New Delhi: A BJP MP sparked anger in Parliament today as he accused the opposition Congress of working to "Pakistan's agenda" of dividing the country and asserted that 'Hinduism' is a symbol of India's national identity.
"They split the country on communal lines in 1947 and there is a conspiracy to split the country again on Pakistan's agenda," BJP MP Yogi Adityanath said during a discussion in the Lok Sabha on communal violence.
"There is a conspiracy against the Hindu way of life and the people are uniting against this. Hindutva is a symbol of Indian nationalism. The Hindu religion does not allow the superiority of any one religion. Even Muslims who go for Haj are known as Hindus," he added.
The saffron-robed MP's words drew sharp protests from the opposition benches
The Congress had earlier targeted the BJP over what it called the spurt in communal violence since the new government took charge.
"Why have there been so many riots in the past 2-3 months? Who is behind these incidents?" questioned Mallikarjun Kharge, the leader of the Congress in the Lok Sabha.
"It is not a coincidence that riots are taking place only in poll-bound states. More than 600 riots have taken place in the last three months and state governments have been blamed," he added.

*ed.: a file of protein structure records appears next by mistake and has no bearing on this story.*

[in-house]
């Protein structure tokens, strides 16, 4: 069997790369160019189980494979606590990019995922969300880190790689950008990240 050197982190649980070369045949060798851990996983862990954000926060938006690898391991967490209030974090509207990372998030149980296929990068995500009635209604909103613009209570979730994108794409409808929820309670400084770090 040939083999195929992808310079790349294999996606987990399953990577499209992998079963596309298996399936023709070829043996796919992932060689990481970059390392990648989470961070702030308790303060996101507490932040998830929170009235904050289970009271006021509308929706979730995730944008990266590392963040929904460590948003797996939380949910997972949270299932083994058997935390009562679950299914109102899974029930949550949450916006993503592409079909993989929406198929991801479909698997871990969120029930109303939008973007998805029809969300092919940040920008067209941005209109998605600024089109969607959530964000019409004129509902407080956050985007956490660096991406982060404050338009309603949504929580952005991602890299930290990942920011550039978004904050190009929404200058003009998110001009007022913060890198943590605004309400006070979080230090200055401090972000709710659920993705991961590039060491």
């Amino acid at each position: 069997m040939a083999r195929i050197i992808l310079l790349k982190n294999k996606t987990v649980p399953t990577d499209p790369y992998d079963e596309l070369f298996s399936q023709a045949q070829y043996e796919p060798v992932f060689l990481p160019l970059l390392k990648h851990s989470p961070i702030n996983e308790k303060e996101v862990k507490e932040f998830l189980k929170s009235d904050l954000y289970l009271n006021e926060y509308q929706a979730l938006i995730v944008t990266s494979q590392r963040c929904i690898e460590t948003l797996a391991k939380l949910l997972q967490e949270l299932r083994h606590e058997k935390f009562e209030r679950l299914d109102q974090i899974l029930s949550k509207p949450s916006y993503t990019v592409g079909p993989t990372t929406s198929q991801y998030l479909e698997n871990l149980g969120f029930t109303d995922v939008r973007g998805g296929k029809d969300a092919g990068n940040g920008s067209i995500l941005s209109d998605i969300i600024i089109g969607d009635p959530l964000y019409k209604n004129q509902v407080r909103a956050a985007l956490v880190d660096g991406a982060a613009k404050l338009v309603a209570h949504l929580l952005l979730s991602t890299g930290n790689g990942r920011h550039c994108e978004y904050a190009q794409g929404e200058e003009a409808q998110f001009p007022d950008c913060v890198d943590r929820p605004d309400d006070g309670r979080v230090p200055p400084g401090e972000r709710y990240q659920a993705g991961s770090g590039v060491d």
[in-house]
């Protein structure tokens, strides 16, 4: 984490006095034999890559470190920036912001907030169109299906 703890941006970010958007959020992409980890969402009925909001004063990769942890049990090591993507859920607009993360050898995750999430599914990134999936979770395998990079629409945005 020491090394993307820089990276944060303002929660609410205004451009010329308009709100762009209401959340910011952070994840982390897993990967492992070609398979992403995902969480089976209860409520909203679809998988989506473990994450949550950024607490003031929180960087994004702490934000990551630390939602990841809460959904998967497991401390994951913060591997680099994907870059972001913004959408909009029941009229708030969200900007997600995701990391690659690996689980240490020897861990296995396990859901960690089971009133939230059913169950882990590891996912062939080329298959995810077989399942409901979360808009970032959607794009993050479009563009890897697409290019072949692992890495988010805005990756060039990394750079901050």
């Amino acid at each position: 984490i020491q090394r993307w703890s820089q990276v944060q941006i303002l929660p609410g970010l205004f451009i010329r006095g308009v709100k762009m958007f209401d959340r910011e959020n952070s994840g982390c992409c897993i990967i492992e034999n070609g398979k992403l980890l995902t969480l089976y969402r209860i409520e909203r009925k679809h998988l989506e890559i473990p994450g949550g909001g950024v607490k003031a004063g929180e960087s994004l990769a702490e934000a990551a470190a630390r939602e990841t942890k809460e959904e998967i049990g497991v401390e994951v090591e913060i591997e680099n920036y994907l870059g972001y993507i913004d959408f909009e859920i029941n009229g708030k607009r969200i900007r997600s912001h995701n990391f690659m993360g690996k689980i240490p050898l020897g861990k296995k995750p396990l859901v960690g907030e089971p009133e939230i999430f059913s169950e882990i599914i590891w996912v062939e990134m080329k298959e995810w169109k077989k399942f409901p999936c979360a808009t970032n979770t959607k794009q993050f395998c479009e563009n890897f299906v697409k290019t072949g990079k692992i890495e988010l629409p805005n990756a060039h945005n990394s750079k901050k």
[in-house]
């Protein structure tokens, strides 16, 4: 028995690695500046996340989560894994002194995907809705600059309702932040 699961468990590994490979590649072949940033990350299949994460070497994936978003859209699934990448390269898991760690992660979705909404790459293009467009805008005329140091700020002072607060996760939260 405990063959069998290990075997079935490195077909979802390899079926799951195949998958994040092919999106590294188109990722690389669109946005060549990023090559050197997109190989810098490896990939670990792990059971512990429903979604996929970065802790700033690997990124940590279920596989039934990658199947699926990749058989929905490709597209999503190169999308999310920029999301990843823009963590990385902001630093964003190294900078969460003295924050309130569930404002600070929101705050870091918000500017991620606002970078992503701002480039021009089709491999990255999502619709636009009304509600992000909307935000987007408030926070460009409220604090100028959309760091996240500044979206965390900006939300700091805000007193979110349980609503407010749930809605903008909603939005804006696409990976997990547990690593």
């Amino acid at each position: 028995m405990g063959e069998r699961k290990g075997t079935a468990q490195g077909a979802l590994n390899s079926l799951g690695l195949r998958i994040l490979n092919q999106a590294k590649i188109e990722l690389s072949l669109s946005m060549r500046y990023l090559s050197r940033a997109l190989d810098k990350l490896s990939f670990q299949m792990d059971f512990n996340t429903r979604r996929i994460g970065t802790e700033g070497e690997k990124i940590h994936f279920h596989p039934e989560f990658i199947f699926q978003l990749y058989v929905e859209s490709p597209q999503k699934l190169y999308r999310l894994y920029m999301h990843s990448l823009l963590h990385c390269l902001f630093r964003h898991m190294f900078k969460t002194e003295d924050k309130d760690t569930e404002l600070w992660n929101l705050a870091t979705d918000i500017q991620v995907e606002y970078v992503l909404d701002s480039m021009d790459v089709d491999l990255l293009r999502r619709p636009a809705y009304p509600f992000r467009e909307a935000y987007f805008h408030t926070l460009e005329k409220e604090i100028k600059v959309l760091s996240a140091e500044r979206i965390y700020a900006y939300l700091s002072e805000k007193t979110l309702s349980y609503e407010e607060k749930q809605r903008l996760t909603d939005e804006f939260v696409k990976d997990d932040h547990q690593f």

Mr Kharge said there were more incidents of communal violence in states where the BJP-led coalition was strong.
"If you are in power, it doesn't mean you try to suppress people or incite people," Mr Kharge said, amid protests from the ruling benches.
"We talk of unity, you talk of dividing society," he added.
Earlier, Union Minister of State for Home Kiren Rijiju had contradicted the Congress' allegations of 600 riots in three months, saying there had been 308 incidents since January.
The Congress' demand for a debate on communal violence saw an unusually aggressive Rahul Gandhi join protests at the Well of the house last week. He later said, "only one man's voice is heard in Parliament," in what was seen as an allusion to Prime Minister Narendra Modi.
Mr Gandhi was present during the debate but is not listed as a speaker.